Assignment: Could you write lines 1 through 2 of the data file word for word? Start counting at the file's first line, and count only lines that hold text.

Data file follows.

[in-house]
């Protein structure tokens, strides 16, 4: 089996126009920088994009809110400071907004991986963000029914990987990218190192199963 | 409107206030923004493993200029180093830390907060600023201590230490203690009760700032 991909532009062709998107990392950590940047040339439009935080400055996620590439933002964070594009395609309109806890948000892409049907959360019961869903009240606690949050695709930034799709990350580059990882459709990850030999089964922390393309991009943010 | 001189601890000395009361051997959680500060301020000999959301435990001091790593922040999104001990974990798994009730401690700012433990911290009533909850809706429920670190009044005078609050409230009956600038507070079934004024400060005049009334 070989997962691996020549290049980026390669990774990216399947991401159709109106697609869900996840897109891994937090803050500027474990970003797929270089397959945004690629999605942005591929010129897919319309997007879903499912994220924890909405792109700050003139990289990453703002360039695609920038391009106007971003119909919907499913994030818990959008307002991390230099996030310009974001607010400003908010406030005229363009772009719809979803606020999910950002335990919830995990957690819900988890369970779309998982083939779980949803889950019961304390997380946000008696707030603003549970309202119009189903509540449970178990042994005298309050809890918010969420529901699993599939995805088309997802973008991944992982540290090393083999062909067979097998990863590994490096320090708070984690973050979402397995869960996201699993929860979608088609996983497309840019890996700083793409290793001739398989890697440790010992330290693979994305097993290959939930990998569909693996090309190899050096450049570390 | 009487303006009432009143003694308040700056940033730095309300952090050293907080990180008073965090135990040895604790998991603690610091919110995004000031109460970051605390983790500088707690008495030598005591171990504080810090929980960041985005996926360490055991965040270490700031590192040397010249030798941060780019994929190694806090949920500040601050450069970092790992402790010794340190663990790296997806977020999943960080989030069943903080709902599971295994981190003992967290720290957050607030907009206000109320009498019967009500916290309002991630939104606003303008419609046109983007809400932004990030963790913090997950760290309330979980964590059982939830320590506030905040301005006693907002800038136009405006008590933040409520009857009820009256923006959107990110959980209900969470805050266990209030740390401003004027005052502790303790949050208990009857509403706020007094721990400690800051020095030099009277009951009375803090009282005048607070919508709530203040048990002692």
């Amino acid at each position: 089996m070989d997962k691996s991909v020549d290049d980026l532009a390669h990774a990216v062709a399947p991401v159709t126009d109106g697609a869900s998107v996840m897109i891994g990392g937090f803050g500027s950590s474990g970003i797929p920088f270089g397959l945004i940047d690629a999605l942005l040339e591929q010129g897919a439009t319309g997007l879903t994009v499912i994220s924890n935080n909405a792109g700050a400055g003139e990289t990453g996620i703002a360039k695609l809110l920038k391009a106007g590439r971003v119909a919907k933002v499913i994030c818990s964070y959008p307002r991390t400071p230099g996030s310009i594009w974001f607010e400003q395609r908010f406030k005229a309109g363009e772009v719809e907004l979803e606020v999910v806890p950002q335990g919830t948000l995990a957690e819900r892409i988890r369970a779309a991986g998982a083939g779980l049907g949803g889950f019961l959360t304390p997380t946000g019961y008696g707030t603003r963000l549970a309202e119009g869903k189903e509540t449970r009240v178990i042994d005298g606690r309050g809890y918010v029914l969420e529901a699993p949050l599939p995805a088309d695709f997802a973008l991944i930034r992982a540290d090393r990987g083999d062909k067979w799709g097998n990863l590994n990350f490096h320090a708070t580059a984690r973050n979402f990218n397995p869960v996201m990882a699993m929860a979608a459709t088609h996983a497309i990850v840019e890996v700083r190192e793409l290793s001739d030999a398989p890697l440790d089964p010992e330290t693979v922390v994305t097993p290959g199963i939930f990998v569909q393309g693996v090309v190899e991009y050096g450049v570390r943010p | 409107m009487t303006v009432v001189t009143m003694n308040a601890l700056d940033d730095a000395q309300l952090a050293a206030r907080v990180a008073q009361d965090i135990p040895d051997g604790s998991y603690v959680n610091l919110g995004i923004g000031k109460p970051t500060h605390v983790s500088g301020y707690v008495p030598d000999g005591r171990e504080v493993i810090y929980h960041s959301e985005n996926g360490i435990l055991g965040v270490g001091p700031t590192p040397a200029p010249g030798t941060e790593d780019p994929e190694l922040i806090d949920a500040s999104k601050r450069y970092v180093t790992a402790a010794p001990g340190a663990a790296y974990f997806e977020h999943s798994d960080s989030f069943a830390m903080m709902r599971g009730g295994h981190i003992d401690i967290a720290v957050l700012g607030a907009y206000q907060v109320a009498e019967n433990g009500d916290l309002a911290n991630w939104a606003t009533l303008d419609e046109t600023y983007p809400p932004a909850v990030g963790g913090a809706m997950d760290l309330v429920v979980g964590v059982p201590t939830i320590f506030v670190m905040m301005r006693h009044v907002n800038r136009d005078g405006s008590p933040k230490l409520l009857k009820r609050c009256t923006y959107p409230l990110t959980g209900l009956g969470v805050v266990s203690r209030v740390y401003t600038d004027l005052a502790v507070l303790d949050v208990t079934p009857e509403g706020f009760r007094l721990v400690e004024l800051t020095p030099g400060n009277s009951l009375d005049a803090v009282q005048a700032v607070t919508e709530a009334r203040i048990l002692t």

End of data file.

[in-house]
């Protein structure tokens, strides 16, 4: 089996126009920088994009809110400071907004991986963000029914990987990218190192199963 | 409107206030923004493993200029180093830390907060600023201590230490203690009760700032 991909532009062709998107990392950590940047040339439009935080400055996620590439933002964070594009395609309109806890948000892409049907959360019961869903009240606690949050695709930034799709990350580059990882459709990850030999089964922390393309991009943010 | 001189601890000395009361051997959680500060301020000999959301435990001091790593922040999104001990974990798994009730401690700012433990911290009533909850809706429920670190009044005078609050409230009956600038507070079934004024400060005049009334 070989997962691996020549290049980026390669990774990216399947991401159709109106697609869900996840897109891994937090803050500027474990970003797929270089397959945004690629999605942005591929010129897919319309997007879903499912994220924890909405792109700050003139990289990453703002360039695609920038391009106007971003119909919907499913994030818990959008307002991390230099996030310009974001607010400003908010406030005229363009772009719809979803606020999910950002335990919830995990957690819900988890369970779309998982083939779980949803889950019961304390997380946000008696707030603003549970309202119009189903509540449970178990042994005298309050809890918010969420529901699993599939995805088309997802973008991944992982540290090393083999062909067979097998990863590994490096320090708070984690973050979402397995869960996201699993929860979608088609996983497309840019890996700083793409290793001739398989890697440790010992330290693979994305097993290959939930990998569909693996090309190899050096450049570390 | 009487303006009432009143003694308040700056940033730095309300952090050293907080990180008073965090135990040895604790998991603690610091919110995004000031109460970051605390983790500088707690008495030598005591171990504080810090929980960041985005996926360490055991965040270490700031590192040397010249030798941060780019994929190694806090949920500040601050450069970092790992402790010794340190663990790296997806977020999943960080989030069943903080709902599971295994981190003992967290720290957050607030907009206000109320009498019967009500916290309002991630939104606003303008419609046109983007809400932004990030963790913090997950760290309330979980964590059982939830320590506030905040301005006693907002800038136009405006008590933040409520009857009820009256923006959107990110959980209900969470805050266990209030740390401003004027005052502790303790949050208990009857509403706020007094721990400690800051020095030099009277009951009375803090009282005048607070919508709530203040048990002692």